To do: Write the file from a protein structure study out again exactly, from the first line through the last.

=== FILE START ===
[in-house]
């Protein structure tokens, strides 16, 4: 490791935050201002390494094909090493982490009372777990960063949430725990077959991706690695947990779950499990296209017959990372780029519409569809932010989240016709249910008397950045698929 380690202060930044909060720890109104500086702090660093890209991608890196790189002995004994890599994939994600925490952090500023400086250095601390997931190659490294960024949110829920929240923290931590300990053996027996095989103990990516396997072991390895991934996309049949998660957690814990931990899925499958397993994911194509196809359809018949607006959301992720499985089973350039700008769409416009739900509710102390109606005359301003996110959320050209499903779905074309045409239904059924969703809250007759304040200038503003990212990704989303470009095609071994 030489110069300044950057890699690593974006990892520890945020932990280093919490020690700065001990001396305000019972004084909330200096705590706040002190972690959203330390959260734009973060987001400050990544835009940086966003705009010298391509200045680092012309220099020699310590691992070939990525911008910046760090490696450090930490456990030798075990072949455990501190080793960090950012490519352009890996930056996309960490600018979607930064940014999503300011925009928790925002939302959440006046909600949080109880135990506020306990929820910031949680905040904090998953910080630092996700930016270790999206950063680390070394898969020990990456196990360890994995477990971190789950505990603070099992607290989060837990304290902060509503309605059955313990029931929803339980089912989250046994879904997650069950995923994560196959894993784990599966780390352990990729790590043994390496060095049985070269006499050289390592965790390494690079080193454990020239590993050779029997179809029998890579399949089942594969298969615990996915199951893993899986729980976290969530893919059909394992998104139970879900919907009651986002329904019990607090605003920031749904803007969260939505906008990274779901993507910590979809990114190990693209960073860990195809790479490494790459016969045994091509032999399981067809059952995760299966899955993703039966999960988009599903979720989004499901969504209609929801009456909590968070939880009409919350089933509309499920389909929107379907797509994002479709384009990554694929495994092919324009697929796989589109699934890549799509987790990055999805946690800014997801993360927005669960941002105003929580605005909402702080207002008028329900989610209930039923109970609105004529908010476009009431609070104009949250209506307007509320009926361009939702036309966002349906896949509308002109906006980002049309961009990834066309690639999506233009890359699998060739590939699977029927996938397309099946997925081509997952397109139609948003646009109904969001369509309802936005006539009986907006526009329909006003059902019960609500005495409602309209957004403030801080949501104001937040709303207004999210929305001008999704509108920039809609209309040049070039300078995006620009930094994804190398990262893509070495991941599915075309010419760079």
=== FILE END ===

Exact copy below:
[in-house]
């Protein structure tokens, strides 16, 4: 490791935050201002390494094909090493982490009372777990960063949430725990077959991706690695947990779950499990296209017959990372780029519409569809932010989240016709249910008397950045698929 380690202060930044909060720890109104500086702090660093890209991608890196790189002995004994890599994939994600925490952090500023400086250095601390997931190659490294960024949110829920929240923290931590300990053996027996095989103990990516396997072991390895991934996309049949998660957690814990931990899925499958397993994911194509196809359809018949607006959301992720499985089973350039700008769409416009739900509710102390109606005359301003996110959320050209499903779905074309045409239904059924969703809250007759304040200038503003990212990704989303470009095609071994 030489110069300044950057890699690593974006990892520890945020932990280093919490020690700065001990001396305000019972004084909330200096705590706040002190972690959203330390959260734009973060987001400050990544835009940086966003705009010298391509200045680092012309220099020699310590691992070939990525911008910046760090490696450090930490456990030798075990072949455990501190080793960090950012490519352009890996930056996309960490600018979607930064940014999503300011925009928790925002939302959440006046909600949080109880135990506020306990929820910031949680905040904090998953910080630092996700930016270790999206950063680390070394898969020990990456196990360890994995477990971190789950505990603070099992607290989060837990304290902060509503309605059955313990029931929803339980089912989250046994879904997650069950995923994560196959894993784990599966780390352990990729790590043994390496060095049985070269006499050289390592965790390494690079080193454990020239590993050779029997179809029998890579399949089942594969298969615990996915199951893993899986729980976290969530893919059909394992998104139970879900919907009651986002329904019990607090605003920031749904803007969260939505906008990274779901993507910590979809990114190990693209960073860990195809790479490494790459016969045994091509032999399981067809059952995760299966899955993703039966999960988009599903979720989004499901969504209609929801009456909590968070939880009409919350089933509309499920389909929107379907797509994002479709384009990554694929495994092919324009697929796989589109699934890549799509987790990055999805946690800014997801993360927005669960941002105003929580605005909402702080207002008028329900989610209930039923109970609105004529908010476009009431609070104009949250209506307007509320009926361009939702036309966002349906896949509308002109906006980002049309961009990834066309690639999506233009890359699998060739590939699977029927996938397309099946997925081509997952397109139609948003646009109904969001369509309802936005006539009986907006526009329909006003059902019960609500005495409602309209957004403030801080949501104001937040709303207004999210929305001008999704509108920039809609209309040049070039300078995006620009930094994804190398990262893509070495991941599915075309010419760079």